Due to George III’s increasingly severe bouts of mental illness, the Prince of Wales was named Prince Regent in 1811 to stand in for his father and succeeded to the throne as George IV in 1820. George IV’s only child, Charlotte, died in childbirth, so on his death in 1830, his brother became William IV.

3. Edward the Black Prince, Son of Edward III // Prince of Wales for 33 years

The Black Prince
The Black Prince never became king. / Culture Club/Hulton Archive/Getty Images

When he wasn’t waging war, the 14th-century heir apparent later called Edward the Black Prince launched traditions the British monarchy keeps to this day. Known during his lifetime as Edward of Woodstock, the Prince of Wales won several battles pursuing his father’s ultimately futile attempt to claim the throne of France through Edward’s grandmother, a French princess. 

He prevailed at the Battle of Crécy in 1346, which resulted in the death of a French ally, the blind King John of Bohemia. According to a contemporary account, Edward was so impressed by his opponent’s bravery that he took the ostrich feathers from the dead man’s helmet and adopted his motto, “Ich dien”—German for “I serve.” Whether the story is true or not, subsequent Princes of Wales adopted both the ostrich feather symbol and motto. 

Edward also acquired a large, slightly misshapen red gem from an ally, Pedro the Cruel, the king of Castile and Leon, after winning the battle of Nájera in 1367. It’s believed to be the same red spinel known as the Black Prince’s Ruby that adorns the British Imperial State Crown. Edward was additionally a founding member of the Order of the Garter, an elite group of knights created by Edward III in 1348. 

Much about Edward’s personal history remains subject to conjecture, however. The cause of the lingering illness that led to his death in 1376 as well as the story behind his “Black Prince” nickname continue to be debated. He died before he reigned and never made it beyond heir apparent; on Edward III’s demise in 1377, the Black Prince’s son became Richard II. 

4. Edward Albert Christian George Andrew Patrick David, the Future Edward VIII // Prince of Wales for 25 years

Edward VIII as Prince of Wales
Edward VIII was Prince of Wales for far longer than he reigned as king. / Culture Club/Hulton Archive/Getty Images

Before Edward VIII abdicated in 1936 to marry the twice-divorced American Wallis Simpson, the Prince of Wales—known as “David” to family and close friends—became the first British royal to fly in an airplane.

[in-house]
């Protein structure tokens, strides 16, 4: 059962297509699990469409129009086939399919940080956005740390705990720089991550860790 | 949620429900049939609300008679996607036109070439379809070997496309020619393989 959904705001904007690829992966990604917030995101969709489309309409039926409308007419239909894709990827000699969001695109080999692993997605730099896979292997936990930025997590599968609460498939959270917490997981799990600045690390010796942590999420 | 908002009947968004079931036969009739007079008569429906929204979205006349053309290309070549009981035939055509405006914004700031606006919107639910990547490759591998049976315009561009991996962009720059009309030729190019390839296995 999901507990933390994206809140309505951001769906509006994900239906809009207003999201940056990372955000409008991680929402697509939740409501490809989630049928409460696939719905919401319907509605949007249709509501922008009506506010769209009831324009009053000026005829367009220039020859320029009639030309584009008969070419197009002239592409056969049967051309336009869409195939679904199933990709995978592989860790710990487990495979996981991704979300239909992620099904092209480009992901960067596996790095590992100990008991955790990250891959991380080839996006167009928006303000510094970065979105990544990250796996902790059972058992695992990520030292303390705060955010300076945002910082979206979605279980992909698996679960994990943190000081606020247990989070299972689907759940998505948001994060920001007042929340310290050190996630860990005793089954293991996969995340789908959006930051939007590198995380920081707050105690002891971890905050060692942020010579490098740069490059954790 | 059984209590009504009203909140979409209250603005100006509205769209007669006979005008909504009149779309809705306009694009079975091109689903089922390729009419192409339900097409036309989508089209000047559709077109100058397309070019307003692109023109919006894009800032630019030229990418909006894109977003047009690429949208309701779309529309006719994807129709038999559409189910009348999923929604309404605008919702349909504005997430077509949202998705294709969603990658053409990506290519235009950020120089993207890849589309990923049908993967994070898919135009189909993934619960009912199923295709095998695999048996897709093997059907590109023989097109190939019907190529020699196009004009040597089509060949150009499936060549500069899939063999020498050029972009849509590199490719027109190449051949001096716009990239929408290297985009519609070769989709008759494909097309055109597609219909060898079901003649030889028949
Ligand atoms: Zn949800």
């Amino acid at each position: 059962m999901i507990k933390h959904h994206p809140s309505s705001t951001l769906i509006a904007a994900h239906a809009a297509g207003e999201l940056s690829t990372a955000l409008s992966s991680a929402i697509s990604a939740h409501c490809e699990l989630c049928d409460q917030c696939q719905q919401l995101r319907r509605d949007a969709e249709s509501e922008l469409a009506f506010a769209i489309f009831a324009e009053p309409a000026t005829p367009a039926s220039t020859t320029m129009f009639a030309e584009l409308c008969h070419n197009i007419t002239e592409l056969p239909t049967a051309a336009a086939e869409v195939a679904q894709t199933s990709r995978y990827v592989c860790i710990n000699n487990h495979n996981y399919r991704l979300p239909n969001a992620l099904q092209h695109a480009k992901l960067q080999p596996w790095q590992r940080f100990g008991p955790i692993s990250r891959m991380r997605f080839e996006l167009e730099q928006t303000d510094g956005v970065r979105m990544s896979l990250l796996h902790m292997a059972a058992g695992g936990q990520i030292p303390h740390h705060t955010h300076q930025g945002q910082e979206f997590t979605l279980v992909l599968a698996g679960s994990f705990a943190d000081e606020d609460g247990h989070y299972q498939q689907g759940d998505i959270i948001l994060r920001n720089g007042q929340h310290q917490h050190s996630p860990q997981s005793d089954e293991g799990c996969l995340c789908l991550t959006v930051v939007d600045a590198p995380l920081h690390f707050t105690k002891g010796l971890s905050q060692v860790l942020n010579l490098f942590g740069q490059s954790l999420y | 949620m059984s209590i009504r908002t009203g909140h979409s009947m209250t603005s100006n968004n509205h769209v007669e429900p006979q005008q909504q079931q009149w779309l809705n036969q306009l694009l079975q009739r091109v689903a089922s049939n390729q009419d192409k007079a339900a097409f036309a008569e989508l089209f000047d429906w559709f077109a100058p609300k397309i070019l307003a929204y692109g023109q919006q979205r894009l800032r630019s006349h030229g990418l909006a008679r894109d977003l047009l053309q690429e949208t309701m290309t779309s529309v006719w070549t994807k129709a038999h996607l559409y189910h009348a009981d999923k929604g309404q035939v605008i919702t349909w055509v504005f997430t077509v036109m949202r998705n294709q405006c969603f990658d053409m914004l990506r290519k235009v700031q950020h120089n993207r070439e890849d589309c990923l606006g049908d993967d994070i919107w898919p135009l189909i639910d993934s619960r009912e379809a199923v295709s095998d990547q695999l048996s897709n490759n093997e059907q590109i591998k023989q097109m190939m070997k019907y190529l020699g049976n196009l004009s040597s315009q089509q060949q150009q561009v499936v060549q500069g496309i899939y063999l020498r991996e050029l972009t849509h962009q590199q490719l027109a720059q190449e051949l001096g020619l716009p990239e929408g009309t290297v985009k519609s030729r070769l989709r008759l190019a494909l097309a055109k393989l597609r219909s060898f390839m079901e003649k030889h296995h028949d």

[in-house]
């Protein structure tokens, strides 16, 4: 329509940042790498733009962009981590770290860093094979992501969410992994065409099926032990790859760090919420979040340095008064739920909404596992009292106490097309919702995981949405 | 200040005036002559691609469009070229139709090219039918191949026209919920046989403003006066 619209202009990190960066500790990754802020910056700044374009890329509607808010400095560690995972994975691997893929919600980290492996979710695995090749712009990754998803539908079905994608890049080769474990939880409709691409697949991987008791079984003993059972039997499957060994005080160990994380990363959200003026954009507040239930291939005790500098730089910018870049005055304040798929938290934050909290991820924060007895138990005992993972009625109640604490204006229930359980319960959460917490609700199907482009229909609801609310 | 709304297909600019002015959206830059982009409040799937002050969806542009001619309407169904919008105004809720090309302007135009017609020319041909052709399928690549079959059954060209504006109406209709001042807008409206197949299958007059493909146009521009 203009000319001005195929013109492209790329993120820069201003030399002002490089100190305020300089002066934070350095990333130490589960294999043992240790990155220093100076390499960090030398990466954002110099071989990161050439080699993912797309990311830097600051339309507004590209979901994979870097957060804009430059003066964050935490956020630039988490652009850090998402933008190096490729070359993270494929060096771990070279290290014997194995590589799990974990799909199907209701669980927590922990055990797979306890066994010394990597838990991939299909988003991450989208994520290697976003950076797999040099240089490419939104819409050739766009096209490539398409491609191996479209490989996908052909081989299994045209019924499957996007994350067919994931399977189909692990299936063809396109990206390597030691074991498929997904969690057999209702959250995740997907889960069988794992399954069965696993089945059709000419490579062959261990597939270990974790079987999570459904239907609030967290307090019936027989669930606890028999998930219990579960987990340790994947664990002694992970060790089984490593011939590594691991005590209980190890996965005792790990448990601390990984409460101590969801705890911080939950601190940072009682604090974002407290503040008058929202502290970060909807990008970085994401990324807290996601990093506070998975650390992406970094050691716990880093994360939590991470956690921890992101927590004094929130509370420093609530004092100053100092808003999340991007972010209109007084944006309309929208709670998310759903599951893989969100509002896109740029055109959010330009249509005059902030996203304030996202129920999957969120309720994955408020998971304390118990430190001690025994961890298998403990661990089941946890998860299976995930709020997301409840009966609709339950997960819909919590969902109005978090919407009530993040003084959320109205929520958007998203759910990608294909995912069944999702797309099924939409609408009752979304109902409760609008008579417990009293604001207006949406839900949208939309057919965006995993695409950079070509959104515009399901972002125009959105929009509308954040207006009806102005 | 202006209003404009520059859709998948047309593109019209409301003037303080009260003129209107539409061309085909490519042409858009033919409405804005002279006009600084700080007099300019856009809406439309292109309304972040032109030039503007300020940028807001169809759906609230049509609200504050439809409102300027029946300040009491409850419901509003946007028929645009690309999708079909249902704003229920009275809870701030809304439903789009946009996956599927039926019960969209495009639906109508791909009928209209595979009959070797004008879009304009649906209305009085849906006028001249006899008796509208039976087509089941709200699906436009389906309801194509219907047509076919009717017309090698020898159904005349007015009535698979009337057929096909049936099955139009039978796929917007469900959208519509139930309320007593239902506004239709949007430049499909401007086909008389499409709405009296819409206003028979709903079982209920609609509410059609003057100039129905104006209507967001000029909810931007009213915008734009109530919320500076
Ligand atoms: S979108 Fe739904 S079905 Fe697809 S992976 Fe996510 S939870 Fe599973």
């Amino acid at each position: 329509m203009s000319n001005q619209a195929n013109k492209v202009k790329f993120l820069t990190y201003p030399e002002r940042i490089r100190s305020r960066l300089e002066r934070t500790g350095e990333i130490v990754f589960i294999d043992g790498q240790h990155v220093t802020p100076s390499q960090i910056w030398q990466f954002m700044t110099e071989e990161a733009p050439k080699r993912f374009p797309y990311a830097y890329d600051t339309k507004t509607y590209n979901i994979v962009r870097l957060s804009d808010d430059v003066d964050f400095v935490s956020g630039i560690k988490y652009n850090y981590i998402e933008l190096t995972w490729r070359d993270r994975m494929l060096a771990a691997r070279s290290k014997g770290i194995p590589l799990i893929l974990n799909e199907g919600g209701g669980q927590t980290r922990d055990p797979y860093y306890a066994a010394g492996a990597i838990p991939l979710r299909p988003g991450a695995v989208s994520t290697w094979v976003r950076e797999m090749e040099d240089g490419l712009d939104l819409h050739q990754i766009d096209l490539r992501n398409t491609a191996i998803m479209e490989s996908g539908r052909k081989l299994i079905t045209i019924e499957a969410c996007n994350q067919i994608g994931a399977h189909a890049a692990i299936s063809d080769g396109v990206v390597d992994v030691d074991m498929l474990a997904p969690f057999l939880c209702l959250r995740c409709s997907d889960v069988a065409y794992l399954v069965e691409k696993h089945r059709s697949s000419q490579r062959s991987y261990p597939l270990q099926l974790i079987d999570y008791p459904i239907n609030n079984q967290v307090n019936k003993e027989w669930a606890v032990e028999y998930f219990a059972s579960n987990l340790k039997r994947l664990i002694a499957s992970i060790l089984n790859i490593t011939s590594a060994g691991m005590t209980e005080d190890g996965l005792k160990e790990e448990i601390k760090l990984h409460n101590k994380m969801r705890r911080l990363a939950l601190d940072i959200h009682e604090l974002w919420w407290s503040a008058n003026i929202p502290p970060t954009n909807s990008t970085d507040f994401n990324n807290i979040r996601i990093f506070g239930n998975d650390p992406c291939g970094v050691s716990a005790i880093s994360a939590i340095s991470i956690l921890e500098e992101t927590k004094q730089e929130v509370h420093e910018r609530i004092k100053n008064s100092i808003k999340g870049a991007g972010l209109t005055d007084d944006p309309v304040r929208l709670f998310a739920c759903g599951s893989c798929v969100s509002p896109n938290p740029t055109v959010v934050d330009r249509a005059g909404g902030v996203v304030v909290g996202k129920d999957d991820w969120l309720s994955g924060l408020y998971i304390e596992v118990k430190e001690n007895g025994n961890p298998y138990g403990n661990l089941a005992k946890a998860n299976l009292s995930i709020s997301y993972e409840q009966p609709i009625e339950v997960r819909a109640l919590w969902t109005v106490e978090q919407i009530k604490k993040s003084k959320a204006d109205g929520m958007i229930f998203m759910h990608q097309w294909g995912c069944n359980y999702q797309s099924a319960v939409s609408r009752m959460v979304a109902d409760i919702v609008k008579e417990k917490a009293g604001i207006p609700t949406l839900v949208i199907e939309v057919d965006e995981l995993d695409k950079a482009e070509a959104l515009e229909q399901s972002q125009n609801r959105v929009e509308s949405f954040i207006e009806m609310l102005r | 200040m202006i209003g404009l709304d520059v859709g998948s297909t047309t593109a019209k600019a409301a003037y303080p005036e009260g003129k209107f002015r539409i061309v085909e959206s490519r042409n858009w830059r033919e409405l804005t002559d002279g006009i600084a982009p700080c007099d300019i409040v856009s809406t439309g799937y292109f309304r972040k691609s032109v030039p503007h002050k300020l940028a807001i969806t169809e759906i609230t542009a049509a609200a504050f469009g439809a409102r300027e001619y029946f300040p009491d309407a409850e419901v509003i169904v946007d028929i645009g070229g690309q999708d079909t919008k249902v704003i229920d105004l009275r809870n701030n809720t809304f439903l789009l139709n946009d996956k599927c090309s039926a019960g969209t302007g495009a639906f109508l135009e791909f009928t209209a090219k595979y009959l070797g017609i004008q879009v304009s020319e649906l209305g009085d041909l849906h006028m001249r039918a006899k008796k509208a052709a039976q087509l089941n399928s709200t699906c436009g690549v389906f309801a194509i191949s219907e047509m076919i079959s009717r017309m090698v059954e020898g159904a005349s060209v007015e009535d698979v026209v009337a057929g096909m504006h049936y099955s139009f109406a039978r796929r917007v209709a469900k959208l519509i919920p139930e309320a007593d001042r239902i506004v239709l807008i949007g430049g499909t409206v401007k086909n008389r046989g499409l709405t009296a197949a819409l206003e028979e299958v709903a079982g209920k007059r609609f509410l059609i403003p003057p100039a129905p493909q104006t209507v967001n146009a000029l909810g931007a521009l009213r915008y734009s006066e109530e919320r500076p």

The eldest son of George V is best known for being the only British monarch to give up the throne voluntarily. But as Prince of Wales, David broke ground in a completely different way in 1916 by being the first British royal to travel in an airplane. Upon learning that his heir apparent had flown to Italy in 1918, George V tried to ban the prince from the sky.

After his father’s death in 1936, Edward VIII became the first British monarch to earn a pilot’s license. The new king created The King’s Flight that same year to provide air transportation for the royal family; it was disbanded during World War II. 

After the abdication, David became the Duke of Windsor and his younger brother became George VI. The Duke of Windsor married Simpson in 1937 and died in 1972. 

5. Frederick Louis, Son of George II // Prince of Wales for 23 years

Frederick Louis, Prince of Wales
Frederick Louis never made it to monarch. / Print Collector/Hulton Archive/Getty Images

George II and his eldest son, Frederick Louis, never got along and constantly argued over money and politics. The relationship was so bad that when Frederick Louis’s wife went into labor at his parents’ home, the Prince of Wales insisted that they travel back to their London home so she could give birth without his parents present. 

Frederick Louis’s interests in music and cricket left an indelible mark on British culture. The Prince of Wales loved music and formed his own opera company in 1733. He became the patron of several composers, including Thomas Arne, who composed the now-iconic British anthem “Rule, Britannia,” for the opera “Alfred, a Masque.” 

The Prince of Wales was also an early supporter of cricket as an avid spectator, gambler, and player. In 1749, he was hit by a cricket ball while playing a match; the blow may or may not have had anything to do with the lung abscess that burst in 1751 and killed him. When George II died 1760, Frederick Louis’s eldest son ascended the throne as George III.